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Court puts 'evasive' Molefe on tight spot

MPHO MOKWAPE
Court puts 'evasive' Molefe on tight spot
Court proceedings can be too emotional and stressful especially for witnesses once they are inside the box. While others can hold their own against pressure, some can be a disaster for both prosecution and defence. Staff Writer MPHO MOKWAPE takes you inside Morupisi and wife’s ongoing trial

The case of such magnitude can be a make-or-break for witnesses, particularly looking at the calibre of the defence team, and everyone can bet that prosecution and all involved knew it was not going to be a walk in the park.

In cases like this, the only hope and prayer can be premised on that witnesses excel at their level and not crumble under pressure.

Now let’s take a look at what transpired at the start of trial and one can agree that the State had a pretty good start.

It was not at all a train smash as many may had thought or speculated.

She might have been called a liar, evasive and vindictive by the defence and her credibility being questioned during cross examination.

But the first witness to take the stand, Boitumelo Molefe can be credited for “not cracking under pressure” during cross- examination from the defence of Busang Manewe and company despite many things being thrown at her.

Molefhe who was the chief executive officer (CEO)/principal officer during Morupisi’s tenure as Botswana Public Officers Pension Fund (BPOPF) Board chairperson, appeared in the box full of confidence and seemingly a bit arrogant as many on the corridors of court said in hushed tones.

What was evident during cross-examination was that despite many objections towards defence for what the State said it was bullying or intimidation of the witness,

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Molefhe on the other hand seemed unbothered.

The prosecution led by Priscilla Israel constantly objected that Manewe was, amongst, other things bullying, intimidating and at times embarrassing the witness.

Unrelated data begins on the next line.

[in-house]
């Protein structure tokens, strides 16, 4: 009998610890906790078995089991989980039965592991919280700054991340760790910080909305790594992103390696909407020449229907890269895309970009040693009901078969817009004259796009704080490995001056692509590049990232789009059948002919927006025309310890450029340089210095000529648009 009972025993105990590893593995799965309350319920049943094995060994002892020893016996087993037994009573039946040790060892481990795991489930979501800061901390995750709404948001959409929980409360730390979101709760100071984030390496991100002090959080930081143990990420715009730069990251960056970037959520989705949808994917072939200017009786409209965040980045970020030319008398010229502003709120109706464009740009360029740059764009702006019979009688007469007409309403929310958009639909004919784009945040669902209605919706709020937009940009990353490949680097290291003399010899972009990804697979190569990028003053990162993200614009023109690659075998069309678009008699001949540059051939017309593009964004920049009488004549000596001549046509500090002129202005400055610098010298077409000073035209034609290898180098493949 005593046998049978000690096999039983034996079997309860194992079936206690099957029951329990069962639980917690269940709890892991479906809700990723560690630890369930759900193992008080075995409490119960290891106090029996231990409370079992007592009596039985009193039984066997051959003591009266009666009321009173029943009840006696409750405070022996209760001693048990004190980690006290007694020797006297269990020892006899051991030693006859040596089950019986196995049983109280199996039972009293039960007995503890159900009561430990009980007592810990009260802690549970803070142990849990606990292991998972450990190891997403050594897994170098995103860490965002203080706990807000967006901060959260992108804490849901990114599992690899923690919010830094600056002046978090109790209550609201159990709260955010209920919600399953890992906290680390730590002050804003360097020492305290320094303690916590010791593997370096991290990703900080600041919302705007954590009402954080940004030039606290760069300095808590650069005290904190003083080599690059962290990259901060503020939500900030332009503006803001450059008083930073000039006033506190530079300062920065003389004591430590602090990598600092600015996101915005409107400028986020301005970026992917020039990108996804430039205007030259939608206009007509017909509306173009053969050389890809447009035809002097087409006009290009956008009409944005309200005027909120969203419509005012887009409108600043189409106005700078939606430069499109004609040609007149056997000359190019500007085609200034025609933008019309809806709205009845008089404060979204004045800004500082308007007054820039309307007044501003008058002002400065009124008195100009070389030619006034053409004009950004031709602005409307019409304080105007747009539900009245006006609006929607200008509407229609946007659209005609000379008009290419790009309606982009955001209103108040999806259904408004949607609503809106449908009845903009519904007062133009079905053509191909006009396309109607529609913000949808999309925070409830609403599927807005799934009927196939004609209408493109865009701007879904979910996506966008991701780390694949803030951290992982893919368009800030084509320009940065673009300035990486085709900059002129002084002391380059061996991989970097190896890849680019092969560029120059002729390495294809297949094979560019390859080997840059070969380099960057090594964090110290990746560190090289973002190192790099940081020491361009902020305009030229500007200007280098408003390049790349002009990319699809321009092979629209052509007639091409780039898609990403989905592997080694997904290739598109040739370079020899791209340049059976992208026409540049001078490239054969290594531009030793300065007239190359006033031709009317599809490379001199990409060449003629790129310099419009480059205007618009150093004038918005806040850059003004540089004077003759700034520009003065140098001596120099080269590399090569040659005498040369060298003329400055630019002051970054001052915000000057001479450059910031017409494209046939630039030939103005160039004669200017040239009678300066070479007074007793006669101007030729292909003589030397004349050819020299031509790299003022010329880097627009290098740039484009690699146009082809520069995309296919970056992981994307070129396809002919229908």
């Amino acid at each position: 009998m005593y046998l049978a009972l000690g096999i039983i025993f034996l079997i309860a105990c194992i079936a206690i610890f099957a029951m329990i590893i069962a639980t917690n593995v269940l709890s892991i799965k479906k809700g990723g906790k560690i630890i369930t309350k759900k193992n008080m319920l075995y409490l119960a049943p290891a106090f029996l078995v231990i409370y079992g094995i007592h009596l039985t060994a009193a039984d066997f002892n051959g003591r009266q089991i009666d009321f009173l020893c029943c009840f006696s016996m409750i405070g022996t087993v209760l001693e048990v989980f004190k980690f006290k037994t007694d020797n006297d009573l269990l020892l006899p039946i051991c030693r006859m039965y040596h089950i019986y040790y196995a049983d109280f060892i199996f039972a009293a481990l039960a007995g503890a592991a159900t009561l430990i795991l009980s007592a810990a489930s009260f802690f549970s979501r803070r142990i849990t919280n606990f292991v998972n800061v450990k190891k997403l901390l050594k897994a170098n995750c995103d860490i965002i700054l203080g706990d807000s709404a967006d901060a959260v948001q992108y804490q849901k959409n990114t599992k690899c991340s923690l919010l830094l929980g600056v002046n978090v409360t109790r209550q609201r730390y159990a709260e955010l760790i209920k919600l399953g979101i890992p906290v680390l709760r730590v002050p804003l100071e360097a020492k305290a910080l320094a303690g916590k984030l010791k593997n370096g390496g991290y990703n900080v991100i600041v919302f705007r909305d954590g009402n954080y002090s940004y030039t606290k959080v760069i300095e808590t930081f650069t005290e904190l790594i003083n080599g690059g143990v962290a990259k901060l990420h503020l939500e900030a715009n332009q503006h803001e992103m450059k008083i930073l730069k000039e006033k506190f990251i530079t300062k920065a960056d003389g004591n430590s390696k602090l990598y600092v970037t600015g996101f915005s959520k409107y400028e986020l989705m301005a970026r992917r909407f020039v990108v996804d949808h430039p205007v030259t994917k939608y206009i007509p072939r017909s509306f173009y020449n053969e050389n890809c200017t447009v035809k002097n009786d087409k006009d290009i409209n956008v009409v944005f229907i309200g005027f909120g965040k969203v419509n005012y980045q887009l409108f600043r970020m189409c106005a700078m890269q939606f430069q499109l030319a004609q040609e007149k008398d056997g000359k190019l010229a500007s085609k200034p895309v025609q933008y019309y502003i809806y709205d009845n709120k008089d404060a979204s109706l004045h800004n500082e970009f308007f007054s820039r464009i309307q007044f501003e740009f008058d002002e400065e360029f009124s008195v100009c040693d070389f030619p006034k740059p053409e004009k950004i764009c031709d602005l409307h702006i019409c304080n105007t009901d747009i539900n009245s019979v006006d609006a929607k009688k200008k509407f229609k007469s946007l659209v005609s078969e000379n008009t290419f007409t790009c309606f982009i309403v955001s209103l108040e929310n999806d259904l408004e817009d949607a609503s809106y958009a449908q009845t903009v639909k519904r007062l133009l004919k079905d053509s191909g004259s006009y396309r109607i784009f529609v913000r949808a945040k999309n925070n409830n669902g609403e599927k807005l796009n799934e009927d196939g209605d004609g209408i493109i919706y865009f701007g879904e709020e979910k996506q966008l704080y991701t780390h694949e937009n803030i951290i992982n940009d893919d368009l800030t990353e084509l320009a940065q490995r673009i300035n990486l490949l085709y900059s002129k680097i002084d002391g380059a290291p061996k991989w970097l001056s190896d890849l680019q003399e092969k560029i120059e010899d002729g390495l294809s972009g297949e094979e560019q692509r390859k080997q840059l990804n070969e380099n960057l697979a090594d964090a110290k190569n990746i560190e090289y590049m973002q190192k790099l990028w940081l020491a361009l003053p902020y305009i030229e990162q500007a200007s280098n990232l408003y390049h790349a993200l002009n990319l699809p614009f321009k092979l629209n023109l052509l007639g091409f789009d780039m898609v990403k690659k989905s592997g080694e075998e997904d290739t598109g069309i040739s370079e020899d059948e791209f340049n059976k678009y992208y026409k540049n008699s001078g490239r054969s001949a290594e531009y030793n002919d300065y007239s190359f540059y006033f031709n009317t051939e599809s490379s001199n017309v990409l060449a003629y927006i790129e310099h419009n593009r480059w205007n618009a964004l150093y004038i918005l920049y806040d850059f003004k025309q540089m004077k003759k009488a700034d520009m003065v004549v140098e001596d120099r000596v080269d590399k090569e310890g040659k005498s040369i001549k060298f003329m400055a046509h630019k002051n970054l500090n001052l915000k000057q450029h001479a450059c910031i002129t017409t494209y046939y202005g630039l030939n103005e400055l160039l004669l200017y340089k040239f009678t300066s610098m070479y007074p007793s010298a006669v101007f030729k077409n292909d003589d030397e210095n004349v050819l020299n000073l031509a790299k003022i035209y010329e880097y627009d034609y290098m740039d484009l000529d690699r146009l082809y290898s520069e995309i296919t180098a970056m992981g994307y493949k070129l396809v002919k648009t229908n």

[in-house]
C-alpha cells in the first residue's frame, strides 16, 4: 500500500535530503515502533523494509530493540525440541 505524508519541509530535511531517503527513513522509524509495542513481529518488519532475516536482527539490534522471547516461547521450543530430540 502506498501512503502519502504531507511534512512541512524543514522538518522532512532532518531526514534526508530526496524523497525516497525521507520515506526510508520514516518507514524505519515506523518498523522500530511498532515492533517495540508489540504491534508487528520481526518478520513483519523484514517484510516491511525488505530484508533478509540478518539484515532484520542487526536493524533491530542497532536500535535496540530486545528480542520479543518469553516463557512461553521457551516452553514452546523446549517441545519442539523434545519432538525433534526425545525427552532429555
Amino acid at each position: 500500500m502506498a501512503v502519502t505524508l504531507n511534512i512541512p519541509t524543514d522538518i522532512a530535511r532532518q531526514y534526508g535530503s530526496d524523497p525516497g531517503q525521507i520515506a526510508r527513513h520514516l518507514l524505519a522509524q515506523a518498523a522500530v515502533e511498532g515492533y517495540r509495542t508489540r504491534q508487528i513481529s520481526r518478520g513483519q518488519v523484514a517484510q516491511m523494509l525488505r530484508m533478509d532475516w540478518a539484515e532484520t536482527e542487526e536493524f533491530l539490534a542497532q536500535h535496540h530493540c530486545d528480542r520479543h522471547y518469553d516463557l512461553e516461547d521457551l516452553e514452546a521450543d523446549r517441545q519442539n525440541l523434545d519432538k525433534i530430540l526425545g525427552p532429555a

Manewe had on numerous occasions poked Molefe, asking questions that the State said were embarrassing to the witness and not inappropriate.

While the State felt that their client needed to be protected, as she was being bullied, embarrassed and intimidated, for the court attendees it was a few moments of little humour on ice.

Below are few of the exchange of words between Molefe and Manewe in court.

Manewe: Are you a sangoma?

(Giggles)

Molefe: (pauses) No

Manewe: Do you know how to read?

Molefe: Yes I know how to read.

Manewe: Do you believe in the Bible?

Molefe: Yes

Manewe: Do you know what the Bible says about deceivers?

Molefe: (silence)

Manewe: Are you ok Mma Molefe, do you need a break?

Molefe: No I just need water

Manewe: Ok but it is not hot

(Giggles in court)

Israel: (objects) This is not ok, is counsel a doctor now? Why he is taking about the witness’ temperature?

Manewe: Or you want to use the bathroom?

Israel: (objects) My Lord the defence is embarrassing and offending the witness.

(Judge cautions)

Manewe: Mma Molefe did I offend you?

Molefe: Yes

Manewe: I sincerely apologise.

Meanwhile, the case continues and as more witnesses are expected to take the stand, more exchanges and humour are expected to characterise the courtroom.



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